Kurt Kaeser Featured

8:00pm EDT September 18, 2006
 As president and CEO of Kaeser & Blair, Kurt Kaeser has learned to keep an eye out for the next big change. The family-owned promotional advertising firm has been through more than 100 years of changes since its inception in 1894, operating through both world wars and the Great Depression without interruption. The ability to anticipate a shift in the big picture has enabled Kaeser to make adjustments, and today, Kaeser & Blair is stronger than ever, with 128 employees and 2005 revenue of $76 million. Smart Business spoke with Kaeser about the importance of flexibility in business and how to get buy-in from your employees.

Keep your ego in check.
I’ve seen some businesses that have a CEO who has a heck of an ego — a guy who doesn’t let other people have input, doesn’t let the company grow, doesn’t want to get rid of anything because he’s too afraid to show weakness.

They think they need to be a dictator. A dictator with an ego is the worst thing that can happen to a business. They just need to realize they may not be Superman; they may not be able to do everything. They need to value other people’s opinions, let some other people do other tasks, and be willing to delegate.

Have a vision, but be willing to adjust it.
Seeing the big picture is important. You try to visualize where you’re going to be in five years or 10 years, and then sit down and see exactly how you’re going to get there.

If you had a road map of exactly what we were doing 10 years ago, I don’t think we have taken that course. You’re constantly making some adjustments.

Vision is being able to see the big picture, having an idea of where you want to be and trying to come up with a plan to get there. But be willing to (adjust) your plan. We do a lot with the Internet and technology, but we don’t have crystal balls.

You can’t tell what it’s going to be five years from now or 10 years from now, so you’ve got to be flexible in seeing how those things can apply to your goals, and you’ve got to be willing to adapt them.

Watch your costs.
You can’t overspend. You’ve got to be conservative when it comes to money. We try to do it a little bit at a time, like maybe we need a new phone system. Well, maybe we can make this phone system work another year or two. Maybe it would be nice to have a new, faster computer. Well, maybe we can live with this one for another year or two.

It’s easy for other people to spend your money. So you have to be willing to say, ‘We need to look for some other solutions that don’t cost us as much.’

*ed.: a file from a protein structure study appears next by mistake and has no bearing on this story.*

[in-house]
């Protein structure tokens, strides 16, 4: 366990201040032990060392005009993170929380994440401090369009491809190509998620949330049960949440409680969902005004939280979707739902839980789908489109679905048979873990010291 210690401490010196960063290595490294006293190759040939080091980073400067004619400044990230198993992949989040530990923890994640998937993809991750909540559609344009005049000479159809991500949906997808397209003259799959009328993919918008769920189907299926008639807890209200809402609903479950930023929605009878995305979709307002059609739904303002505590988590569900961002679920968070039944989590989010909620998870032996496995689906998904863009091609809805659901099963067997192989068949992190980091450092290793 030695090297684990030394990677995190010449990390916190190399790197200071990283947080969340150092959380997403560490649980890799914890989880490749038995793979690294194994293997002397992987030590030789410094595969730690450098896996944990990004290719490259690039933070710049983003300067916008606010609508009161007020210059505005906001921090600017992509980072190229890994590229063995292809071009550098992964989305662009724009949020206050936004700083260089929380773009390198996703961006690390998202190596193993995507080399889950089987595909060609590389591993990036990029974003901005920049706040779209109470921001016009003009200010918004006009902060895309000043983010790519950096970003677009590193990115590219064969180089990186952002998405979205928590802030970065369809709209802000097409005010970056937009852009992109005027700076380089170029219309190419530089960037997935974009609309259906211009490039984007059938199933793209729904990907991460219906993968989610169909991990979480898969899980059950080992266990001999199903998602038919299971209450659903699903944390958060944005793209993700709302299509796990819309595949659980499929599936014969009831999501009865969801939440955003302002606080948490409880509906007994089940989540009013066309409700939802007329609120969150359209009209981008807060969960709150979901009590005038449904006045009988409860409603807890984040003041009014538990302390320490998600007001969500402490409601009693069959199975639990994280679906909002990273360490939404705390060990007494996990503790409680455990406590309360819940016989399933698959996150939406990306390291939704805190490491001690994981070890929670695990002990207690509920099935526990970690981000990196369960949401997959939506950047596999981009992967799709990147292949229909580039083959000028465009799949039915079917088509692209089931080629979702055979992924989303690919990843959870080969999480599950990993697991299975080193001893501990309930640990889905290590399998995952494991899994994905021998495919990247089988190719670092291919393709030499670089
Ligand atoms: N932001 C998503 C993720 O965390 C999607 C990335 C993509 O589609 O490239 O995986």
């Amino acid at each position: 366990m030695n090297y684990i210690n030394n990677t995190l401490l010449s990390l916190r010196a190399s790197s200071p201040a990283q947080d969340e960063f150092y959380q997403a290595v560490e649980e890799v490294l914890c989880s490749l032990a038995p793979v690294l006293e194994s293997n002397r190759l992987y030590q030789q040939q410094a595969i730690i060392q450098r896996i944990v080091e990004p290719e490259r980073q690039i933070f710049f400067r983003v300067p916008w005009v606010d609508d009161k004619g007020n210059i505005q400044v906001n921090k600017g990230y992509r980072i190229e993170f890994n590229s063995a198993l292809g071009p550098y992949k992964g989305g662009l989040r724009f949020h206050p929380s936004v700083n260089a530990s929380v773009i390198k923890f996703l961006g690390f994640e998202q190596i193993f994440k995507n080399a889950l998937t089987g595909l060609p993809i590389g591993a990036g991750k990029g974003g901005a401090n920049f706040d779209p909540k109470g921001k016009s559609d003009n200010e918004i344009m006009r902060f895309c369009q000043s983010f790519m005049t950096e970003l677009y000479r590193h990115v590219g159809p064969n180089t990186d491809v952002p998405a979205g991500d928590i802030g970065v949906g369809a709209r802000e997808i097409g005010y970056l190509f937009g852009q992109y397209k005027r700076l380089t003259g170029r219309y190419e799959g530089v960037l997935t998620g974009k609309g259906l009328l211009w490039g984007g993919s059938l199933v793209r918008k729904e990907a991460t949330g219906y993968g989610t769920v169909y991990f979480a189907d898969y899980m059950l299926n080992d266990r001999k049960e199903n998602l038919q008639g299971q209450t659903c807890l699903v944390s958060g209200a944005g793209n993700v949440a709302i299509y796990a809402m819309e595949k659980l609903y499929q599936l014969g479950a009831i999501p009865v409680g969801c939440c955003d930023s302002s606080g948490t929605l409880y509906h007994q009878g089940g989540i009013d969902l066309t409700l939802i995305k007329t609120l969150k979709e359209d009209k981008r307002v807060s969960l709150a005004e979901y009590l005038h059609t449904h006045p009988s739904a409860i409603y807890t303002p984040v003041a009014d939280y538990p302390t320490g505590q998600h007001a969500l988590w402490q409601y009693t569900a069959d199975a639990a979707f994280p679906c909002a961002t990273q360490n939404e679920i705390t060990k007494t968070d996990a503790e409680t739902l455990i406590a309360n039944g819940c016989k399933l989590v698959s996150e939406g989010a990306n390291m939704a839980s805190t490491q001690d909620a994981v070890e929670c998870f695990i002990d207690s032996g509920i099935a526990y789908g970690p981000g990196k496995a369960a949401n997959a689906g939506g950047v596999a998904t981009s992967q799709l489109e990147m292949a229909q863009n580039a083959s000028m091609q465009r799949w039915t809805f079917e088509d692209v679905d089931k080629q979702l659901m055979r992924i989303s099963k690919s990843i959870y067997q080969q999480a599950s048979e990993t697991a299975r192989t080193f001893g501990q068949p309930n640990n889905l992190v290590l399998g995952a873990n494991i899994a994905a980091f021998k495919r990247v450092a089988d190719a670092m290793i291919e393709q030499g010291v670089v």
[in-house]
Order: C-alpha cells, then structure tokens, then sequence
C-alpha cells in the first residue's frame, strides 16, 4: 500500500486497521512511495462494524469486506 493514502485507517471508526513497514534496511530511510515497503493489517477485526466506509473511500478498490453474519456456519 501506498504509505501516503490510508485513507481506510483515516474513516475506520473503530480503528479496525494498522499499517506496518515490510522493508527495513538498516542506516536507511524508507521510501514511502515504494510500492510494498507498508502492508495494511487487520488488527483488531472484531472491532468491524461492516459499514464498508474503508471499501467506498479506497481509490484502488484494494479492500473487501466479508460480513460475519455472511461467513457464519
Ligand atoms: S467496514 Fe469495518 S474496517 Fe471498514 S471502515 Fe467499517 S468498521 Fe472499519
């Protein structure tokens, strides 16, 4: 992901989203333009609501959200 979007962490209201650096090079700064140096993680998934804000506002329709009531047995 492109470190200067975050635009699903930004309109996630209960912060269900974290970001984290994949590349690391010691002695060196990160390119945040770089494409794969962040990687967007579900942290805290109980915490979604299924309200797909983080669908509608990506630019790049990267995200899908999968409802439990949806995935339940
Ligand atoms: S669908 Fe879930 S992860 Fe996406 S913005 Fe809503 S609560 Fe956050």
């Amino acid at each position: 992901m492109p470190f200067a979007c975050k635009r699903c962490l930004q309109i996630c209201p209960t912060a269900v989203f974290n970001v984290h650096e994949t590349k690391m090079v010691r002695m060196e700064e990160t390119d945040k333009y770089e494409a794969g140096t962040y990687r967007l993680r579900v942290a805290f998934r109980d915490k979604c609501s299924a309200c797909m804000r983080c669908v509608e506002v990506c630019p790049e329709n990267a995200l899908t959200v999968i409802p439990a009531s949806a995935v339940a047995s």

When we do make expenses, we look at when the payback is going to be. If we purchase something that will save us money, is it going to take us five years to recover that cost? There’s not really a line in the sand. It’s going to vary according to what you’re purchasing and what the circumstances are.

Get input.
We really have a team approach here. We share responsibilities and feed off each other’s skills. With most major decisions, we talk about everything and have discussions so everybody has some input, then we all try to get on the same page.

It’s tough to build excitement, but we try to treat people with respect and value their opinion. We try to be a part of it instead of just doing it. If we’re introducing a new program, like a new catalog that’s coming out, we try to show people what it is to get them onboard with it.

We try to keep everybody involved, instead of just saying, ‘OK, here’s the new catalog, you’ve got to sell from this new catalog.’ From the very start, we try to ask for their input, and say, ‘We’re thinking about putting out a new catalog. What do you think should be in there?’

They know what we’re trying to accomplish; they know what the goals are. Make sure they’re all aware of what’s going on and how you’re trying to get there. We try to paint the bigger picture, but each department has their own goals to accomplish.

Don’t overextend yourself for growth.
We have been fortunate in that we’ve had a little bit at a time. We’ve had some years with double-digit growth, which is great, but sometimes trying to control costs is difficult. We’ve had to add on to our building, and taking it a little bit at a time is the way we’ve managed it.

The last time we were thinking about adding on the building, a small addition, and I had a builder come in and he said, ‘Oh no, you’ve got to be thinking 20 years down the road, you need to build a 40,000-square-foot building, which is what you’ll need 20 years from now.’ I think I’d be broke right now if I had done that.

Taking baby steps has been the success for us. If I had taken that guy’s advice and we would built have this big fancy new building, the cost would have been ridiculous, and we didn’t need that. Maybe we will 20 years from now — I hope we will 20 years from now.

But there’s nothing wrong with doing a little addition every five years. It’s slow and steady growth and managing a little bit at a time.

HOW TO REACH: Kaeser & Blair Inc., (800) 642-9790 or www.kaeser-blair.com